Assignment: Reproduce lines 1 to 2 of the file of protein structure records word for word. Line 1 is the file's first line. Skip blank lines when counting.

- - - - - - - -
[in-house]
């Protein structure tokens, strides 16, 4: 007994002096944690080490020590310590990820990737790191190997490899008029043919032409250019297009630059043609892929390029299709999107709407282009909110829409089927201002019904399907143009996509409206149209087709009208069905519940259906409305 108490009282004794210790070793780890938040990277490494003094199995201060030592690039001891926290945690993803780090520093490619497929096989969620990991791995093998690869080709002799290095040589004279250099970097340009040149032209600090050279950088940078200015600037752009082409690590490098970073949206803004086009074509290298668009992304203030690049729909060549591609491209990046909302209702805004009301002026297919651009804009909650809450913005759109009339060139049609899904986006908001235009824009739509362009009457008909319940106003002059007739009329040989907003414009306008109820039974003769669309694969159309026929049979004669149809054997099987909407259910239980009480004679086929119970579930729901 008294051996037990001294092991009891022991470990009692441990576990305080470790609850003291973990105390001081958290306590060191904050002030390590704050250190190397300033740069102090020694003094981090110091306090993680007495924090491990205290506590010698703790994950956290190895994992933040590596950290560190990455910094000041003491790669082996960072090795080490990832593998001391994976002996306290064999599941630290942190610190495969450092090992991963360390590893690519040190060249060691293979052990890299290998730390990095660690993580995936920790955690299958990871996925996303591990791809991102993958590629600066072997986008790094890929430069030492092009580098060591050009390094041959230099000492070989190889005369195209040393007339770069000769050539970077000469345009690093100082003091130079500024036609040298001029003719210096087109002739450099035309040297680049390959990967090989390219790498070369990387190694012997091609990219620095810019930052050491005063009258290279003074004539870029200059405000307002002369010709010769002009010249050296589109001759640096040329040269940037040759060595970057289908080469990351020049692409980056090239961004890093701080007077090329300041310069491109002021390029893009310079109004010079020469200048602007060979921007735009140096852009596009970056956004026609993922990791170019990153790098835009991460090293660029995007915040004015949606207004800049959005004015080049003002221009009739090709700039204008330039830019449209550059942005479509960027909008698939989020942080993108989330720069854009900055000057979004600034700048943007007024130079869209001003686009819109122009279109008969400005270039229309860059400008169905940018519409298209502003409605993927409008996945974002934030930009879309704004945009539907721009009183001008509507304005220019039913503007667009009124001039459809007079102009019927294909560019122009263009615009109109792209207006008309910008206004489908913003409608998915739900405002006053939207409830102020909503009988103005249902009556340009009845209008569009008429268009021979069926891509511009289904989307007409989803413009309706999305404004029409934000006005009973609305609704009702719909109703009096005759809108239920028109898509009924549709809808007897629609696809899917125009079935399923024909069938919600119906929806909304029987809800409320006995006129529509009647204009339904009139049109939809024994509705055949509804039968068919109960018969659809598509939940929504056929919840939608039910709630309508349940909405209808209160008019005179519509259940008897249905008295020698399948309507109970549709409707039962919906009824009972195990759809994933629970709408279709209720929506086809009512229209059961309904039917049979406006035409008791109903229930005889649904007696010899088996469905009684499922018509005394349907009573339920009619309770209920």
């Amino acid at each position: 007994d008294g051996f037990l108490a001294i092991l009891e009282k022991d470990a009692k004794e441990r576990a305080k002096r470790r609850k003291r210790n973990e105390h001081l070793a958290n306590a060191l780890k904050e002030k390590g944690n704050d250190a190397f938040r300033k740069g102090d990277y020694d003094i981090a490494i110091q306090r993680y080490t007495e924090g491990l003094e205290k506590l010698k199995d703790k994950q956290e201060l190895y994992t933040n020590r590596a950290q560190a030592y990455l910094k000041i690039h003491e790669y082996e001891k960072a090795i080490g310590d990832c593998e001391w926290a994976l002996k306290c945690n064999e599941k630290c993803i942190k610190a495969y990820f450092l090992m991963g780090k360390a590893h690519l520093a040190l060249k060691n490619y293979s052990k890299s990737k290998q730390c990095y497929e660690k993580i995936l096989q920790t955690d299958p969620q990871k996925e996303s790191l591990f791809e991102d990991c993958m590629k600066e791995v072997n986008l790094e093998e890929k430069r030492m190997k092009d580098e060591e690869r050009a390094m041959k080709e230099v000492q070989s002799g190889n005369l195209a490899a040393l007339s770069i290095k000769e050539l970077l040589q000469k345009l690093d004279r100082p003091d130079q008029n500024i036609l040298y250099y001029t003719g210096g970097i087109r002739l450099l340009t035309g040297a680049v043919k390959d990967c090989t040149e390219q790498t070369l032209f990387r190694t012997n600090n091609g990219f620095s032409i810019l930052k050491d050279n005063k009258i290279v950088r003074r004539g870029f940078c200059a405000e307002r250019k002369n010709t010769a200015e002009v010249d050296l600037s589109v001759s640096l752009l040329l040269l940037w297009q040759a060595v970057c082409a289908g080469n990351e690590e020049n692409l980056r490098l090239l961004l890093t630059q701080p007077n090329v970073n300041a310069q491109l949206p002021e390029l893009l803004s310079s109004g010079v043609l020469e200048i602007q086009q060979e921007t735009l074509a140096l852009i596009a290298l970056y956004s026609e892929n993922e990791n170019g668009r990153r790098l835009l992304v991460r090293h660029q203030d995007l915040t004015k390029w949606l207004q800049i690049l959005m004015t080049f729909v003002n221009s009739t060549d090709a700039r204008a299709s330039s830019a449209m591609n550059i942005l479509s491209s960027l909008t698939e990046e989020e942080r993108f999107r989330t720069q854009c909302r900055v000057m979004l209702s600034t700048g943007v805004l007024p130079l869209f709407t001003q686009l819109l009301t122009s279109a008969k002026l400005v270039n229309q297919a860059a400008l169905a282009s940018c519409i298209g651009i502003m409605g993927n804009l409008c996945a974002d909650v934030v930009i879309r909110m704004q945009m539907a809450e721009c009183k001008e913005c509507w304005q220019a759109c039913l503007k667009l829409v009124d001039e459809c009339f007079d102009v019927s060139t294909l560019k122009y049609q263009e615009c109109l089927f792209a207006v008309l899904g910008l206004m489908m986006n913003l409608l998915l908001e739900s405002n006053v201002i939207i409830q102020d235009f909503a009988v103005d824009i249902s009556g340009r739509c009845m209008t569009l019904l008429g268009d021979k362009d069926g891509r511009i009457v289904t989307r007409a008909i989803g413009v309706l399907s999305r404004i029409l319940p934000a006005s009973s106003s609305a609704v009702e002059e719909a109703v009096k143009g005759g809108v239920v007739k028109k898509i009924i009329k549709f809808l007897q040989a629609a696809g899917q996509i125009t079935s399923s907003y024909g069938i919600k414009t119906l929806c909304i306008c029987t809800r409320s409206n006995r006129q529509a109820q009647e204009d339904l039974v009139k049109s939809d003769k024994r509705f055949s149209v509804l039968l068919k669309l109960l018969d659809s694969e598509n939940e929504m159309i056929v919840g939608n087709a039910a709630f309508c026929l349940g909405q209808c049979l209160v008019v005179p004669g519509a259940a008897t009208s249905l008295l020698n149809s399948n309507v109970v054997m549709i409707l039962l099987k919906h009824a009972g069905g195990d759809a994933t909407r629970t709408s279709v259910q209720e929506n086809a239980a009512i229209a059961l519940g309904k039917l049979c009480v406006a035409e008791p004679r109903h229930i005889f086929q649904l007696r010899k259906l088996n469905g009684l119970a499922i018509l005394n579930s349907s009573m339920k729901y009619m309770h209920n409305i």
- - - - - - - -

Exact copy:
[in-house]
């Protein structure tokens, strides 16, 4: 007994002096944690080490020590310590990820990737790191190997490899008029043919032409250019297009630059043609892929390029299709999107709407282009909110829409089927201002019904399907143009996509409206149209087709009208069905519940259906409305 108490009282004794210790070793780890938040990277490494003094199995201060030592690039001891926290945690993803780090520093490619497929096989969620990991791995093998690869080709002799290095040589004279250099970097340009040149032209600090050279950088940078200015600037752009082409690590490098970073949206803004086009074509290298668009992304203030690049729909060549591609491209990046909302209702805004009301002026297919651009804009909650809450913005759109009339060139049609899904986006908001235009824009739509362009009457008909319940106003002059007739009329040989907003414009306008109820039974003769669309694969159309026929049979004669149809054997099987909407259910239980009480004679086929119970579930729901 008294051996037990001294092991009891022991470990009692441990576990305080470790609850003291973990105390001081958290306590060191904050002030390590704050250190190397300033740069102090020694003094981090110091306090993680007495924090491990205290506590010698703790994950956290190895994992933040590596950290560190990455910094000041003491790669082996960072090795080490990832593998001391994976002996306290064999599941630290942190610190495969450092090992991963360390590893690519040190060249060691293979052990890299290998730390990095660690993580995936920790955690299958990871996925996303591990791809991102993958590629600066072997986008790094890929430069030492092009580098060591050009390094041959230099000492070989190889005369195209040393007339770069000769050539970077000469345009690093100082003091130079500024036609040298001029003719210096087109002739450099035309040297680049390959990967090989390219790498070369990387190694012997091609990219620095810019930052050491005063009258290279003074004539870029200059405000307002002369010709010769002009010249050296589109001759640096040329040269940037040759060595970057289908080469990351020049692409980056090239961004890093701080007077090329300041310069491109002021390029893009310079109004010079020469200048602007060979921007735009140096852009596009970056956004026609993922990791170019990153790098835009991460090293660029995007915040004015949606207004800049959005004015080049003002221009009739090709700039204008330039830019449209550059942005479509960027909008698939989020942080993108989330720069854009900055000057979004600034700048943007007024130079869209001003686009819109122009279109008969400005270039229309860059400008169905940018519409298209502003409605993927409008996945974002934030930009879309704004945009539907721009009183001008509507304005220019039913503007667009009124001039459809007079102009019927294909560019122009263009615009109109792209207006008309910008206004489908913003409608998915739900405002006053939207409830102020909503009988103005249902009556340009009845209008569009008429268009021979069926891509511009289904989307007409989803413009309706999305404004029409934000006005009973609305609704009702719909109703009096005759809108239920028109898509009924549709809808007897629609696809899917125009079935399923024909069938919600119906929806909304029987809800409320006995006129529509009647204009339904009139049109939809024994509705055949509804039968068919109960018969659809598509939940929504056929919840939608039910709630309508349940909405209808209160008019005179519509259940008897249905008295020698399948309507109970549709409707039962919906009824009972195990759809994933629970709408279709209720929506086809009512229209059961309904039917049979406006035409008791109903229930005889649904007696010899088996469905009684499922018509005394349907009573339920009619309770209920």